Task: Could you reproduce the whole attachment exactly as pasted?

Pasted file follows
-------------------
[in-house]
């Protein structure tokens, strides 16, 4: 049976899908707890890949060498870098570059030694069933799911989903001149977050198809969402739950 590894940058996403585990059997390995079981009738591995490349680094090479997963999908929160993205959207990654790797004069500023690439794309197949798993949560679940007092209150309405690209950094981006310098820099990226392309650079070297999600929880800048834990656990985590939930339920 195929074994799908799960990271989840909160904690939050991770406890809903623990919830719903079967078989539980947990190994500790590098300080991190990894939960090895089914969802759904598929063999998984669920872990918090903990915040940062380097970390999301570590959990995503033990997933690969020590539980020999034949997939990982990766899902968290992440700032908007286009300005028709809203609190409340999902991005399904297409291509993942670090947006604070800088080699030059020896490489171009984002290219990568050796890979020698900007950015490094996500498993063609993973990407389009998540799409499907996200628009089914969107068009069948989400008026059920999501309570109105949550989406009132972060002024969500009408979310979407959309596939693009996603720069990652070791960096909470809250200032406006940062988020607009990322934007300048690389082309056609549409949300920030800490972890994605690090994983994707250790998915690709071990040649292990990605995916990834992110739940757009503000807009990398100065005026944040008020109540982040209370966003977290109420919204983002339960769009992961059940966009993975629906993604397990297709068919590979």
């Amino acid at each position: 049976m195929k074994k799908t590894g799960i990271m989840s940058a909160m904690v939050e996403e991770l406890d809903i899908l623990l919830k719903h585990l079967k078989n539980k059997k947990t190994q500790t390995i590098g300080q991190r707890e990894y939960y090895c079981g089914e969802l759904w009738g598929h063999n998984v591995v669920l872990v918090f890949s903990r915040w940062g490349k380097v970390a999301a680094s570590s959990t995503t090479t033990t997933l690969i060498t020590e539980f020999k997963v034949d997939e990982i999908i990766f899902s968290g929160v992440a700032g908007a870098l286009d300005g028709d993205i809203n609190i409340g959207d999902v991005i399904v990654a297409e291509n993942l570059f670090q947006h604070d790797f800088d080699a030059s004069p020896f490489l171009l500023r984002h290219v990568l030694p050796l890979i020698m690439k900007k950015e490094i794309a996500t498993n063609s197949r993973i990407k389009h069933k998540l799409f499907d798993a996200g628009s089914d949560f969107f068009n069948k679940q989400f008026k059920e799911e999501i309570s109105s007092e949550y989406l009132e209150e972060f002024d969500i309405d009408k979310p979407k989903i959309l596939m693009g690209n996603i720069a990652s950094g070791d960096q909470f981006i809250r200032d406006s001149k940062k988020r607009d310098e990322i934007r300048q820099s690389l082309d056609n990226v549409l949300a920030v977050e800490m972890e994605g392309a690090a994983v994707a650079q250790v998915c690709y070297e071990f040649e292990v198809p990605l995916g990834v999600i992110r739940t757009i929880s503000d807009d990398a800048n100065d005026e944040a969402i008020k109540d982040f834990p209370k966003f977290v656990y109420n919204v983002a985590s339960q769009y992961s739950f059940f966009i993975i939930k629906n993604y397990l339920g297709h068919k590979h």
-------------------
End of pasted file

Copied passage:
[in-house]
């Protein structure tokens, strides 16, 4: 049976899908707890890949060498870098570059030694069933799911989903001149977050198809969402739950 590894940058996403585990059997390995079981009738591995490349680094090479997963999908929160993205959207990654790797004069500023690439794309197949798993949560679940007092209150309405690209950094981006310098820099990226392309650079070297999600929880800048834990656990985590939930339920 195929074994799908799960990271989840909160904690939050991770406890809903623990919830719903079967078989539980947990190994500790590098300080991190990894939960090895089914969802759904598929063999998984669920872990918090903990915040940062380097970390999301570590959990995503033990997933690969020590539980020999034949997939990982990766899902968290992440700032908007286009300005028709809203609190409340999902991005399904297409291509993942670090947006604070800088080699030059020896490489171009984002290219990568050796890979020698900007950015490094996500498993063609993973990407389009998540799409499907996200628009089914969107068009069948989400008026059920999501309570109105949550989406009132972060002024969500009408979310979407959309596939693009996603720069990652070791960096909470809250200032406006940062988020607009990322934007300048690389082309056609549409949300920030800490972890994605690090994983994707250790998915690709071990040649292990990605995916990834992110739940757009503000807009990398100065005026944040008020109540982040209370966003977290109420919204983002339960769009992961059940966009993975629906993604397990297709068919590979």
């Amino acid at each position: 049976m195929k074994k799908t590894g799960i990271m989840s940058a909160m904690v939050e996403e991770l406890d809903i899908l623990l919830k719903h585990l079967k078989n539980k059997k947990t190994q500790t390995i590098g300080q991190r707890e990894y939960y090895c079981g089914e969802l759904w009738g598929h063999n998984v591995v669920l872990v918090f890949s903990r915040w940062g490349k380097v970390a999301a680094s570590s959990t995503t090479t033990t997933l690969i060498t020590e539980f020999k997963v034949d997939e990982i999908i990766f899902s968290g929160v992440a700032g908007a870098l286009d300005g028709d993205i809203n609190i409340g959207d999902v991005i399904v990654a297409e291509n993942l570059f670090q947006h604070d790797f800088d080699a030059s004069p020896f490489l171009l500023r984002h290219v990568l030694p050796l890979i020698m690439k900007k950015e490094i794309a996500t498993n063609s197949r993973i990407k389009h069933k998540l799409f499907d798993a996200g628009s089914d949560f969107f068009n069948k679940q989400f008026k059920e799911e999501i309570s109105s007092e949550y989406l009132e209150e972060f002024d969500i309405d009408k979310p979407k989903i959309l596939m693009g690209n996603i720069a990652s950094g070791d960096q909470f981006i809250r200032d406006s001149k940062k988020r607009d310098e990322i934007r300048q820099s690389l082309d056609n990226v549409l949300a920030v977050e800490m972890e994605g392309a690090a994983v994707a650079q250790v998915c690709y070297e071990f040649e292990v198809p990605l995916g990834v999600i992110r739940t757009i929880s503000d807009d990398a800048n100065d005026e944040a969402i008020k109540d982040f834990p209370k966003f977290v656990y109420n919204v983002a985590s339960q769009y992961s739950f059940f966009i993975i939930k629906n993604y397990l339920g297709h068919k590979h």